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String Pools Make == Great Again

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String Pools Make == Great Again

Learn more about how == is transforming the way we use String pools.

· Java Zone ·
Free Resource

With the warm summer months behind us, at least for another four months, I thought I would talk about another type of pool.

String Pools

Before we get into the pool, let's talk about what I remember about String objects in Java and comparing their values. As I recall, the key that was heavily noted at the time — when Java 1.2 was popular — was to never use == when comparing String values. So, instead of doing this:

if (string1 == string2) {
   // do stuff, because they are equal
} else {
   // what the compiler actually ended up doing
}


The equals() method was recommended:

if (string1.equals(string2)) {
   // really do stuff now
} else {
   // only do this when they are not equal values
}


Since that time, I have just gotten used to using .equals()  for String comparisons.

String Literals Vs. String Objects

As one might hope, the Java language has improved since version 1.2. One of the improvements has been the progression of String literals. An example of a String literal is noted below:

 String myString = "This is a string value"; 

By contrast, a String Object can be established using the following pattern:

 String myOtherString = new String("This is a string value"); 

The big difference is that the use of a String literal will check the String pool for a match before creating a new object in heap memory.

Example #1

So, this means the following code:

String myString = "This is a string value";
String notMyString = "This is a string value";

if (myString == notMyString) {
   System.out.println("myString equals notMyString");
} else {
   System.out.println("myString does not equal notMyString");
}


Will return "myString equals notMyString."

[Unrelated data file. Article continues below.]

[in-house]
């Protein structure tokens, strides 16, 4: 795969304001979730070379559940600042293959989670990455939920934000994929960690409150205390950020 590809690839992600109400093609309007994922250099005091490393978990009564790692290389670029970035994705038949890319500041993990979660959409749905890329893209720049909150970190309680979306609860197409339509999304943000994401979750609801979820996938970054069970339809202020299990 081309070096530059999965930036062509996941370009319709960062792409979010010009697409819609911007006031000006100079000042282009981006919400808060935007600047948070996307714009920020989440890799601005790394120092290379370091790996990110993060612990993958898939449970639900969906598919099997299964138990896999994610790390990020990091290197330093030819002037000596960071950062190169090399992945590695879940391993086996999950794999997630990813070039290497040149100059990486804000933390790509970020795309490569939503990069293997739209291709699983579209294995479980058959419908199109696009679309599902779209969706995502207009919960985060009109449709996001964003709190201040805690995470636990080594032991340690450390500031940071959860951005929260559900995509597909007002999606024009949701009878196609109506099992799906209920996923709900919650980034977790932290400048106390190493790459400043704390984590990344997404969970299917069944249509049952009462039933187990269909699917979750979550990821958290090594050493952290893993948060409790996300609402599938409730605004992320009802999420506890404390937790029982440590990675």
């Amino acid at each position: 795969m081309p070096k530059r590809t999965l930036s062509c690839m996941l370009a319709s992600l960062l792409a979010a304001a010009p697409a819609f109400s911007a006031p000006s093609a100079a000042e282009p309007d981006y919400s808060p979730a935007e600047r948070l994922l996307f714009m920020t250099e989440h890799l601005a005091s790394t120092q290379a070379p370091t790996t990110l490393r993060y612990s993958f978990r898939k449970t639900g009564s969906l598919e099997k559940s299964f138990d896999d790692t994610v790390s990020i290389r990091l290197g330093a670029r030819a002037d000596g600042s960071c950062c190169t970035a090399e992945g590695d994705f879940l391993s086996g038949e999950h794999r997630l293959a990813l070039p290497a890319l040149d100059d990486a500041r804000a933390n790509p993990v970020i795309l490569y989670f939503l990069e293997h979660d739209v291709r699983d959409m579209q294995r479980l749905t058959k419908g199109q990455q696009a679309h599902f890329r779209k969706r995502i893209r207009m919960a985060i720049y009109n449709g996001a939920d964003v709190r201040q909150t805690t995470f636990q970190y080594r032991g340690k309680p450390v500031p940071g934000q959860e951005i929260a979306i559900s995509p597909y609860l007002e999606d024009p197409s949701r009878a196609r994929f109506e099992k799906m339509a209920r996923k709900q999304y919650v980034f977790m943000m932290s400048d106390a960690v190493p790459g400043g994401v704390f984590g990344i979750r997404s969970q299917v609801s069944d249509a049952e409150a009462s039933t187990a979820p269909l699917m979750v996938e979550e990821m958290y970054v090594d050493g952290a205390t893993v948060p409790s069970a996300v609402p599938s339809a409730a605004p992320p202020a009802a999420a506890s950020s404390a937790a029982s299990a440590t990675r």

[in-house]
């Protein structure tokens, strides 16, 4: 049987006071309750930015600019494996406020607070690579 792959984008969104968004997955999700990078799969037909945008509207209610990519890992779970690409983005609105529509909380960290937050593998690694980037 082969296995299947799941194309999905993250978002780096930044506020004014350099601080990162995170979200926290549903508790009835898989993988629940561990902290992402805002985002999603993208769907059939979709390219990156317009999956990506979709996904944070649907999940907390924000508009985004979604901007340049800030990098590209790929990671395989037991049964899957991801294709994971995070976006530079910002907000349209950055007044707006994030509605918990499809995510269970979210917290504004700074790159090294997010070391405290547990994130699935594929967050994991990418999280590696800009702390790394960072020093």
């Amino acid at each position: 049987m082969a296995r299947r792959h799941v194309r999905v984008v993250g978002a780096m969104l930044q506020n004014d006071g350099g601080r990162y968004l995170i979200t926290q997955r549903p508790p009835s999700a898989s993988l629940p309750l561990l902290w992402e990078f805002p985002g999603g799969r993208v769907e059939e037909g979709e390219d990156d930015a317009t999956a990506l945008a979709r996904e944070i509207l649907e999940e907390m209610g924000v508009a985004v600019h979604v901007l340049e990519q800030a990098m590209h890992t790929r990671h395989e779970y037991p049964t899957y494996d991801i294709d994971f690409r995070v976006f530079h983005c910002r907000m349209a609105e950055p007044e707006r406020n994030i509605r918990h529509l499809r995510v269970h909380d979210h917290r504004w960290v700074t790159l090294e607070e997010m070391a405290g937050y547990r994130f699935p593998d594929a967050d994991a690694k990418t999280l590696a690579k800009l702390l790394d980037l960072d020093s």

Example #2

However, the following code:

String myString = new String("This is a string value");
String notMyString = new String("This is a string value");

if (myString == notMyString) {
   System.out.println("myString equals notMyString");
} else {
   System.out.println("myString does not equal notMyString");
}


Will return " myString does not equal notMyString."

Example #3

But what if we decided to do this?

String myString = new String("This is a string value");
String notMyString = "This is a string value";

if (myString == notMyString) {
   System.out.println("myString equals notMyString");
} else {
   System.out.println("myString does not equal notMyString");
}


Unfortunately, the "myString does not equal notMyString" is returned here because the String object does not use the String pool. However, if I wanted to put the String object into the String pool, I could do so using the intern()  method:

 String stillMyString = myString.intern();

Now, stillMyString == notMyString is a true statement.

Making == Great Again

Now, consider this example:

TestObject.java

package com.test

public class TestObject {
   private String data;

   public TestObject() {}

   public String getData() {
      return this.data;
   }

   public void setData(String data) {
      this.data = data;
   }
}


Main.java

package com.test;

public class Main {
   public static void main(String[] args) {
      TestObject a = new TestObject();
      a.setData("This is a string value");

      TestObject b = new TestObject();
      b.setData("This is a string value");

      if (a.getData() == b.getData()) {
         System.out.println("a.getData() == b.getData()");
      } else {
         System.out.println("a.getData() != b.getData()");
      }
   }
}


When running the main() program, the result will be:

 a.getData() == b.getData()

 As a result, the == was able to be used when comparing two String values, which are part of an object in the same package.

Conclusion

While I think it is cool that I can use == via a String pool, it is great that we are truly making == great again with respect to Java. I am not sure I am going to get away from using .equals() any time soon, since I have been using this approach since Java 1.2.

What are your thoughts?  How often do you employ String literals over String Objects?  How often are you using == over  .equals()?

Have a really great day!

Topics:
java ,string ,tutorial ,pools ,string pools ,object

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